Thursday, 2 September 2021
2020 saw record-breaking growth in retail for nearly all food sectors and dairy was no exception, rising by 11.4% in value terms last year. As restrictions have eased and the majority of the population is now vaccinated, how has that impacted dairy purchasing habits?
Negative growth in last 12 weeks as we lap 2020’s lockdowns
The latest annual Kantar data (52 weeks to 13th June 2021) shows that total food and drink growth in retail has eased slightly to +8.5%, but dairy is lagging a little way behind at +5.8%. The pandemic pattern of dairy fats including butter, cream and cheese outperforming healthier options like milk and yogurt has continued. Cream remains the star-performer with volumes growing at 12.7% year on year, followed by butter (8.9%), cheese (7.7%) with milk and yogurt bringing up the rear.
However, in the latest 12 week period as we lap past the core growth period of lockdown, the reverse is true and the biggest volume losses are coming from cream and butter as consumer buying habits start to return closer to normal. Milk and yogurt, conversely, are seeing less change.
Out of home market still lagging
In the first 24 weeks of 2021, the food service market continues to be suppressed by Covid legacy behaviours as working from home and reduced socialising continues. While the total eating market value has risen by 1.8% versus last year, it is down by 33.1% compared to 2 years ago. This means that the current patterns are likely to continue for some time.
Lunch continues to be the key battleground
More in-home lunches and hot drinks and snacks at home have been the key engines of change during the pandemic and these key forces are set to continue. Many have not returned full time to the office and many companies are offering a blended model going forwards with some collaborative time in the office and the remainder at home. This will put both on ongoing brake on food service recovery and continue opportunities in retail to provide ingredients for in-home lunch and snacks.
At the in-home lunch occasion alone there have been 761mn more cheese occasions (Source: Kantar, in the 52 weeks to 16 May 2021) and 473mn more of butter. The other really significant change has been the 1160mn more snack occasions for milk, mostly fuelled by all those extra teas and coffees at home. Tea alone accounts for 48% of all milk consumption occasions, coffee a further 28.5%. Milk on cereal is their other significant use at 28.3% of occasions.
Dairy needs to assert its place in the lunchbox
While many consumers expect to work from home more often, we will see a notable return to offices and schools versus 2020. This presents an opportunity for dairy products, particularly as schools return in September. In the 12 weeks to 13 June 2021, there were 100mn more carried out occasions than in the same period last year – which represents an astonishing growth of 465%. Children accounted for 20.3% of these occasions. The products most likely to benefit here are yogurt, cheese and butter and spreads. This is a particularly important opportunity for yogurt which has under-performed in retail during the pandemic.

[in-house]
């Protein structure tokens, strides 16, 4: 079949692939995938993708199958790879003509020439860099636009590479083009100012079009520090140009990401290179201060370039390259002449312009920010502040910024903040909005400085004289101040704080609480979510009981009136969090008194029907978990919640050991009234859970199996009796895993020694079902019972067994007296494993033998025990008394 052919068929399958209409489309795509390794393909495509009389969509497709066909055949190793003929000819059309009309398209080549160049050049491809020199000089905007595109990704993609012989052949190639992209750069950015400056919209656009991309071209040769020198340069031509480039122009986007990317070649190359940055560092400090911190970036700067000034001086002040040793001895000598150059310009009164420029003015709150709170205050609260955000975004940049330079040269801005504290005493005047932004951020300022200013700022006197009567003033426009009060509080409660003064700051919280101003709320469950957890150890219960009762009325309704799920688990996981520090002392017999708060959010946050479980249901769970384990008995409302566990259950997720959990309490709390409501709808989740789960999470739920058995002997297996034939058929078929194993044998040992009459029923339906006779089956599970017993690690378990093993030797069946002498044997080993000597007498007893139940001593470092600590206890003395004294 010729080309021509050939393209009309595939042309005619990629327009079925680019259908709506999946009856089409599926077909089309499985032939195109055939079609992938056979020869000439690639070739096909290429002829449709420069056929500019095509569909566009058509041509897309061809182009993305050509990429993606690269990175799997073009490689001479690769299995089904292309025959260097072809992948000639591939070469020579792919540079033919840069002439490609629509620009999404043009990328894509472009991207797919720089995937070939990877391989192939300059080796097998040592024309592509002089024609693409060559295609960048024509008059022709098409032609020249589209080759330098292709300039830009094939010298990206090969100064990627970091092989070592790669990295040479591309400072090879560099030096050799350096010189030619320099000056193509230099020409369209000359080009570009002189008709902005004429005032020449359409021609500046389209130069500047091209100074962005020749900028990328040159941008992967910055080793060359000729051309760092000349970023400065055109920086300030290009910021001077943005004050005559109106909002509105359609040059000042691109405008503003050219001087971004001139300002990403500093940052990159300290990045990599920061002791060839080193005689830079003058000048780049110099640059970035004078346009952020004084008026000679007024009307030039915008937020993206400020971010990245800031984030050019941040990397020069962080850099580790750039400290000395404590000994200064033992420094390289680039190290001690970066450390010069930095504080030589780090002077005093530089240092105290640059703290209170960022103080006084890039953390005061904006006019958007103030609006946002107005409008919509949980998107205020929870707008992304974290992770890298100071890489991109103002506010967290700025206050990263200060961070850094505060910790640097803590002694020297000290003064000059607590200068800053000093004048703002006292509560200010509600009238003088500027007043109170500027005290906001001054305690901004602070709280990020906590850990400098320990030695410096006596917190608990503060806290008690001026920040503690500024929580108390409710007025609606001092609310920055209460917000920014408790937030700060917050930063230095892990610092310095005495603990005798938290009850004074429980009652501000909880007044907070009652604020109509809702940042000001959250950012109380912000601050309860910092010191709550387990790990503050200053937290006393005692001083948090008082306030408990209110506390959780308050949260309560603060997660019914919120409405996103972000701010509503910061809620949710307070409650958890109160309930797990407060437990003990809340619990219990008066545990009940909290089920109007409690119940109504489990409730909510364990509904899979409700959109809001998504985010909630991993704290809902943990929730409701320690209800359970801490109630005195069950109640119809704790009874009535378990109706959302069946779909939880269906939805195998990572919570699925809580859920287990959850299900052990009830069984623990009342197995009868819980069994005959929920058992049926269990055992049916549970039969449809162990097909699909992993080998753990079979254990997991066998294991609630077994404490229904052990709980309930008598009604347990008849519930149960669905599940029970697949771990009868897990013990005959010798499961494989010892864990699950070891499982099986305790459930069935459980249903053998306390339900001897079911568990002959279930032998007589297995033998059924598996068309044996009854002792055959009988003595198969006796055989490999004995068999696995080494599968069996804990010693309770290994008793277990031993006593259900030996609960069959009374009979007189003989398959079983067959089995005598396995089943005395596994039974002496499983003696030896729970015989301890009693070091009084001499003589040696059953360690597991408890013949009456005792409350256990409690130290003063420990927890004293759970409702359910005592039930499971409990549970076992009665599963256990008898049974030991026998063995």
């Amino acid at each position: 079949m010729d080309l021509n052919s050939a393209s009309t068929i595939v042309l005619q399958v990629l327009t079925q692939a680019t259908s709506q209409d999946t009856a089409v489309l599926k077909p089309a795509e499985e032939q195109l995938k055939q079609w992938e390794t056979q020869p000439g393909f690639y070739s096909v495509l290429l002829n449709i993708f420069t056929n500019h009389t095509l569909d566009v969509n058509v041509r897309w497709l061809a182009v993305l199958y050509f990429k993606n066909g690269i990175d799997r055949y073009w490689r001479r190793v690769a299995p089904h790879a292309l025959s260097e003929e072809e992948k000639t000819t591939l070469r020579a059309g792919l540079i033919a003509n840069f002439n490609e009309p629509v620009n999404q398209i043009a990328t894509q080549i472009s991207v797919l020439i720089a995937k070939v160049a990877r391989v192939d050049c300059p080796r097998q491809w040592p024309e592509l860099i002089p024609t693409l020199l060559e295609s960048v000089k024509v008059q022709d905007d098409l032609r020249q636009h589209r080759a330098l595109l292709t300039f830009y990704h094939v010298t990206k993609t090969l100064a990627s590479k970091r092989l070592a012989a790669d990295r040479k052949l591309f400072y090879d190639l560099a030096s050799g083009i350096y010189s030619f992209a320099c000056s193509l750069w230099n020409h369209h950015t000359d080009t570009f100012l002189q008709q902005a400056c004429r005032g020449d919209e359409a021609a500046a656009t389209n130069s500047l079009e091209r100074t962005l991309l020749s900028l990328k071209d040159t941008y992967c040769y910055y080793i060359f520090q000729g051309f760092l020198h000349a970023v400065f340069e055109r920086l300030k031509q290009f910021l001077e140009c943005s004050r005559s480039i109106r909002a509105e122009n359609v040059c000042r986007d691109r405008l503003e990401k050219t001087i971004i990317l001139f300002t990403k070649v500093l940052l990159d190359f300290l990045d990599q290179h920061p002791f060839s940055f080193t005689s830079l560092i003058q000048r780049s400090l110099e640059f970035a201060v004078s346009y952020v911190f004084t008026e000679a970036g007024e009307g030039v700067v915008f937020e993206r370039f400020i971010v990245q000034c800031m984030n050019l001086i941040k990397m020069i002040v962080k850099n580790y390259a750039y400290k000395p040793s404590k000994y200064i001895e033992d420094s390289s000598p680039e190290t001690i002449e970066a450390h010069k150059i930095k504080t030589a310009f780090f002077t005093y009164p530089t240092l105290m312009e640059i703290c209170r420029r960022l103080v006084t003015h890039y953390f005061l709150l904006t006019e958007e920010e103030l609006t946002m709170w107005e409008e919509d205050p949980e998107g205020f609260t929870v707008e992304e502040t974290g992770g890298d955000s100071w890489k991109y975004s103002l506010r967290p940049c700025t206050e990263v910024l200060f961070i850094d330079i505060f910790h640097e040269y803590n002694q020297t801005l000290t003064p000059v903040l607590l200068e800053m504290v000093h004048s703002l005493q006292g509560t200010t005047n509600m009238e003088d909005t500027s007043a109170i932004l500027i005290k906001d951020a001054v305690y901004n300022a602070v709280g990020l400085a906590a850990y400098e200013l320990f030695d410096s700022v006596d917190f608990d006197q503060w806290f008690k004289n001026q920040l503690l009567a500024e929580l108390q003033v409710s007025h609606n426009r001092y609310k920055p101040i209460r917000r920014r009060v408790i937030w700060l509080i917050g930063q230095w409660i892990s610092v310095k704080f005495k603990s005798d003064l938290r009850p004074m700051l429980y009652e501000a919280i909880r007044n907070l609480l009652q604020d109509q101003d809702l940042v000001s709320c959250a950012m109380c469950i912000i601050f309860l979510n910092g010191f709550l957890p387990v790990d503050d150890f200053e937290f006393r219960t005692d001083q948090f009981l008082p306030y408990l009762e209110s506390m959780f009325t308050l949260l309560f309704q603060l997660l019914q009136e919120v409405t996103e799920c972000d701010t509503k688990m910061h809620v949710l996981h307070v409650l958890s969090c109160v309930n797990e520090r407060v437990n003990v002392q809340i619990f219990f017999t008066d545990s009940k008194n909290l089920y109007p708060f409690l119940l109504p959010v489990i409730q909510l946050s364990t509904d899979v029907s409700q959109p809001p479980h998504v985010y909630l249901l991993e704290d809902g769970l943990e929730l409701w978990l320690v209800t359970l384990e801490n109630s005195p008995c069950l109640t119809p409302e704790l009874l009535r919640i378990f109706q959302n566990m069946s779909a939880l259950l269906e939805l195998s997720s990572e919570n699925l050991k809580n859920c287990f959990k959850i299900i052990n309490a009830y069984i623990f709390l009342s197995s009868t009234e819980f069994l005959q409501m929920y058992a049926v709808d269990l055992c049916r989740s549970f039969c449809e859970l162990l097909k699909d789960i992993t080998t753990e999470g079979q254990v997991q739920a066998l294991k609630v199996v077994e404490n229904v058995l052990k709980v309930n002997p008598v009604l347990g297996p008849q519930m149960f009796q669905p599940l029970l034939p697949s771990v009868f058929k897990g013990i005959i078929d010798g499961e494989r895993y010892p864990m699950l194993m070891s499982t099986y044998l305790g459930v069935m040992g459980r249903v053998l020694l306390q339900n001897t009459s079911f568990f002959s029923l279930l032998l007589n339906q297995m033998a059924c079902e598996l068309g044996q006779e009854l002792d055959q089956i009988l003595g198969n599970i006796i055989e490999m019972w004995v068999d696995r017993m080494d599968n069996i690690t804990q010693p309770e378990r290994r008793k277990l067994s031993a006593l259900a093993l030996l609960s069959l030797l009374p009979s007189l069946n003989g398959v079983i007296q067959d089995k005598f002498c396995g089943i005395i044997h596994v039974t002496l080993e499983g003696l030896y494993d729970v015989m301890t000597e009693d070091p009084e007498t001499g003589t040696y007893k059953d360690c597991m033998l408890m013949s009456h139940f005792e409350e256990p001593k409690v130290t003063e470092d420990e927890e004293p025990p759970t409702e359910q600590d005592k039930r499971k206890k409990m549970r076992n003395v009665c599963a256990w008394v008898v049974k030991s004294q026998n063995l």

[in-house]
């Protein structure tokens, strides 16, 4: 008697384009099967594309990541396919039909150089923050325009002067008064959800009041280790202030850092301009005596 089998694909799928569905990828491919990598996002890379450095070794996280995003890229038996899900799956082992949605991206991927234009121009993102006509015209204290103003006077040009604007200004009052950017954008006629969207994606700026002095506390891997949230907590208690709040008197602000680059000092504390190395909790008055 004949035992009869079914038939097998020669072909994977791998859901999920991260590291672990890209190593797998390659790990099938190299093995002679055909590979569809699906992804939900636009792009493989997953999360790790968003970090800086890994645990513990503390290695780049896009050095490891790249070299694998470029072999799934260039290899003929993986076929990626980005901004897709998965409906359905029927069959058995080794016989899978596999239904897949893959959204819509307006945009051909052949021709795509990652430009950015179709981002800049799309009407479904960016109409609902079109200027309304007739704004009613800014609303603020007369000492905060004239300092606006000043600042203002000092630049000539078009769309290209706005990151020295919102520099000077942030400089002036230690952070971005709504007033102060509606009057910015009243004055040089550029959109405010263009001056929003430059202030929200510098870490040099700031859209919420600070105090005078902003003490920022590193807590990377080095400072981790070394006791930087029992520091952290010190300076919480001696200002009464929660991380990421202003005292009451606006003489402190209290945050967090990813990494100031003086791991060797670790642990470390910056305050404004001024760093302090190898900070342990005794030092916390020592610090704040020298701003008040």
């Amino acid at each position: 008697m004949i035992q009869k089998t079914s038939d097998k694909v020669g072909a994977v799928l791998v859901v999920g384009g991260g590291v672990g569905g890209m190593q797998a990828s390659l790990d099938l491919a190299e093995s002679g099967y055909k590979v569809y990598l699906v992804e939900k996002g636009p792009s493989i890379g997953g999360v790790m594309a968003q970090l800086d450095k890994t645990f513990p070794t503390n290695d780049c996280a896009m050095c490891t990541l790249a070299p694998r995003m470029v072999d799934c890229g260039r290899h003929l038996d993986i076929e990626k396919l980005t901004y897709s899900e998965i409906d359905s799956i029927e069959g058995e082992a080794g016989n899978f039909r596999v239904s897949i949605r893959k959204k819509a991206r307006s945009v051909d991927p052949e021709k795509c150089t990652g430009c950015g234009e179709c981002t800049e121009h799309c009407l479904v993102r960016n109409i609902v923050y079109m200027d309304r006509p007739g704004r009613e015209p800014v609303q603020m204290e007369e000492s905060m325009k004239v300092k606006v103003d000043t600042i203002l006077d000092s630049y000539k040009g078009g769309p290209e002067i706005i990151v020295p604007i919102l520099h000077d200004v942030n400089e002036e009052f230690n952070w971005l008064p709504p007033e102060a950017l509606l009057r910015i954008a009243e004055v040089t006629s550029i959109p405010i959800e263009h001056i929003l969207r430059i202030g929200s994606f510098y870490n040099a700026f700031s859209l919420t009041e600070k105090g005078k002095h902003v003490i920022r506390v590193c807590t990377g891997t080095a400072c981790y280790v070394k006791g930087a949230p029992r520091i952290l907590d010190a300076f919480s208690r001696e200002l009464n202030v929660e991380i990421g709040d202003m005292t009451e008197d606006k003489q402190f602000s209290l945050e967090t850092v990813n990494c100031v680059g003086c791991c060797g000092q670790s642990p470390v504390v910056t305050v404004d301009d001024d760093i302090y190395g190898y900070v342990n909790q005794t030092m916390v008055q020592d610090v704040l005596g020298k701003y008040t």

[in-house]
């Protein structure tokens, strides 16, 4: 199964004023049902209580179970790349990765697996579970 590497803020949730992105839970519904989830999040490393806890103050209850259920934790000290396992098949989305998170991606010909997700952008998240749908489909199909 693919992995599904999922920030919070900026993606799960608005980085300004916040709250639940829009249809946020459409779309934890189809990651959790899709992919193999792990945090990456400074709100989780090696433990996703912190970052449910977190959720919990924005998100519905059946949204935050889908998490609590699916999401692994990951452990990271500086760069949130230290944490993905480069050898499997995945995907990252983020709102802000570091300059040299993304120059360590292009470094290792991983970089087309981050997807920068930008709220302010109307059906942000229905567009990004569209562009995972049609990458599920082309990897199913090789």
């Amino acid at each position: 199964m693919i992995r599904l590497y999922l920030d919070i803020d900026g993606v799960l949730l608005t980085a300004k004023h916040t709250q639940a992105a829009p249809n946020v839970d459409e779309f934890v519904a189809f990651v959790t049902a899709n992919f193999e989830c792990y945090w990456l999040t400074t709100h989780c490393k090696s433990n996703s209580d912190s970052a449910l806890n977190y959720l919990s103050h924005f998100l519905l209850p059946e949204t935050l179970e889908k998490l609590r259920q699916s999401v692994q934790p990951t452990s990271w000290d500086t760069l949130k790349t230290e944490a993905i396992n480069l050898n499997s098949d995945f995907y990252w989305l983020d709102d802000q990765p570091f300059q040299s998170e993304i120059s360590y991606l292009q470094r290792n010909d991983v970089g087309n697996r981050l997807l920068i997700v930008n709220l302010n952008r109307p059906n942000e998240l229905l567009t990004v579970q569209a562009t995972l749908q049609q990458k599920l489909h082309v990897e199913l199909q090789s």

Health and convenience will be key needs to address
Scratch cooking was an area in key growth before and during the pandemic as consumers became more engaged with food and also wanted to save money. 2020 saw an acceleration of that trend as we found ourselves with more time to cook, bringing benefits to all dairy categories but particularly cheese which saw an uplift of 138mn occasions, accounting for 16% of scratch cooked meals using cheese (Source: Kantar 52 w/e to 16 May 2021). Butter, cream and yogurt also saw good uplifts. As the economic effects of the pandemic start to bite, this will favour more scratch cooking for some, particularly families.
However, there are now signs that the growth has peaked as people start to return to work. Ease of preparation has returned as a priority when cooking - growing from 18.6% in the first lockdown to 20.5% in the latest period. Innovation in products that can aid in cooking and helping to assemble convenient meals should do well.
As we return to normality, health, rather than indulgence, is coming back up the agenda for many consumers. In recent years dairy has been at a disadvantage as consumers have seen it as slightly less healthy. We should counter these impressions by highlighting the health benefits of low-fat dairy products such as containing calcium, vitamin B12 or iodine and also continue to innovate in more health focussed products. Yogurt and yogurt drinks have a strong claim to target health needs – consumers see yogurt as offering health benefits, being natural and lower in fat/salt/sugar compared to other dairy products. However, most dairy sectors can tap into the health need with higher protein, lower fat claims or highlighting specific nutrients.
For more on consumer attitudes towards health please see our latest report.
The next few months, although challenging due to uncertainty, also present many market opportunities for dairy producers and processors to capitalise on.
- Cheese is well placed to tap into in –home lunch occasions, scratch cooking and lunchboxes.
- Yogurt should seek to become THE go-to snack in the home and in lunchboxes, and should particularly emphasize health focussed lines
- As with cheese, butter will benefit from continuing growth in sandwiches. However, price could become a factor as consumers face more economic pressure
- Cream could face a more challenging few months as home baking and indulgence decline. However, there is potential for a big Christmas as families get together without restrictions. Ensure NPD taps into these sentiments.
For more on the outlook for dairy and other markets please see the AHDB Agri-market outlook